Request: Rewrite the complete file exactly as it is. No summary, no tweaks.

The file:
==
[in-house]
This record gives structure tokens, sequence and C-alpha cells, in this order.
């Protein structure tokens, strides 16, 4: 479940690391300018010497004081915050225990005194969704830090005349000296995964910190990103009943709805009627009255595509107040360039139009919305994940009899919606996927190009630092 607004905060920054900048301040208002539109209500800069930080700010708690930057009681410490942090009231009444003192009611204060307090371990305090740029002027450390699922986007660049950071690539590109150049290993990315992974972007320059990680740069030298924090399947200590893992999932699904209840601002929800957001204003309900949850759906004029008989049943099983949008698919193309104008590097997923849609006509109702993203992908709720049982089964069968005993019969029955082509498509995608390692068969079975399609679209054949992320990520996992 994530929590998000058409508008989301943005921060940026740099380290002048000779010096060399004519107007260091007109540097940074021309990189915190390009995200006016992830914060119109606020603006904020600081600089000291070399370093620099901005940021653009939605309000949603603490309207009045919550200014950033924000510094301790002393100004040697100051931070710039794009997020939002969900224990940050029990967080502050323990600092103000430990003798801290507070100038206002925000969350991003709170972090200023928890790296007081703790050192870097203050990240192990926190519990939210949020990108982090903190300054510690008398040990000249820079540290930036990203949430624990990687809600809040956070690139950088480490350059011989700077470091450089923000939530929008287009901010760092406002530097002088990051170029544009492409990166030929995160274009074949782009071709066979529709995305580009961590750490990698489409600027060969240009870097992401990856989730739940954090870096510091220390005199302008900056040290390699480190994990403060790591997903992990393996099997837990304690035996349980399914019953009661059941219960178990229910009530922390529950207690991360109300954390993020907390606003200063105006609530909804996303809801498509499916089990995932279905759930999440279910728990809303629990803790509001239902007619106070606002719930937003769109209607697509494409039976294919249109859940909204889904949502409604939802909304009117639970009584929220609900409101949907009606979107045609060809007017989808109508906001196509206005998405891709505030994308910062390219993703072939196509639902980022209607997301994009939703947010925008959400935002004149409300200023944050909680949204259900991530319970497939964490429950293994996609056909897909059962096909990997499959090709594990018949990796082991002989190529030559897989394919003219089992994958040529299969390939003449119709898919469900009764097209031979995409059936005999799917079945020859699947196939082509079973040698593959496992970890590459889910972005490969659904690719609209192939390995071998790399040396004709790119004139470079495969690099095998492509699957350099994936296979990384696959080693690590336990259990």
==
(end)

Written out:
[in-house]
This record gives structure tokens, sequence and C-alpha cells, in this order.
């Protein structure tokens, strides 16, 4: 479940690391300018010497004081915050225990005194969704830090005349000296995964910190990103009943709805009627009255595509107040360039139009919305994940009899919606996927190009630092 607004905060920054900048301040208002539109209500800069930080700010708690930057009681410490942090009231009444003192009611204060307090371990305090740029002027450390699922986007660049950071690539590109150049290993990315992974972007320059990680740069030298924090399947200590893992999932699904209840601002929800957001204003309900949850759906004029008989049943099983949008698919193309104008590097997923849609006509109702993203992908709720049982089964069968005993019969029955082509498509995608390692068969079975399609679209054949992320990520996992 994530929590998000058409508008989301943005921060940026740099380290002048000779010096060399004519107007260091007109540097940074021309990189915190390009995200006016992830914060119109606020603006904020600081600089000291070399370093620099901005940021653009939605309000949603603490309207009045919550200014950033924000510094301790002393100004040697100051931070710039794009997020939002969900224990940050029990967080502050323990600092103000430990003798801290507070100038206002925000969350991003709170972090200023928890790296007081703790050192870097203050990240192990926190519990939210949020990108982090903190300054510690008398040990000249820079540290930036990203949430624990990687809600809040956070690139950088480490350059011989700077470091450089923000939530929008287009901010760092406002530097002088990051170029544009492409990166030929995160274009074949782009071709066979529709995305580009961590750490990698489409600027060969240009870097992401990856989730739940954090870096510091220390005199302008900056040290390699480190994990403060790591997903992990393996099997837990304690035996349980399914019953009661059941219960178990229910009530922390529950207690991360109300954390993020907390606003200063105006609530909804996303809801498509499916089990995932279905759930999440279910728990809303629990803790509001239902007619106070606002719930937003769109209607697509494409039976294919249109859940909204889904949502409604939802909304009117639970009584929220609900409101949907009606979107045609060809007017989808109508906001196509206005998405891709505030994308910062390219993703072939196509639902980022209607997301994009939703947010925008959400935002004149409300200023944050909680949204259900991530319970497939964490429950293994996609056909897909059962096909990997499959090709594990018949990796082991002989190529030559897989394919003219089992994958040529299969390939003449119709898919469900009764097209031979995409059936005999799917079945020859699947196939082509079973040698593959496992970890590459889910972005490969659904690719609209192939390995071998790399040396004709790119004139470079495969690099095998492509699957350099994936296979990384696959080693690590336990259990």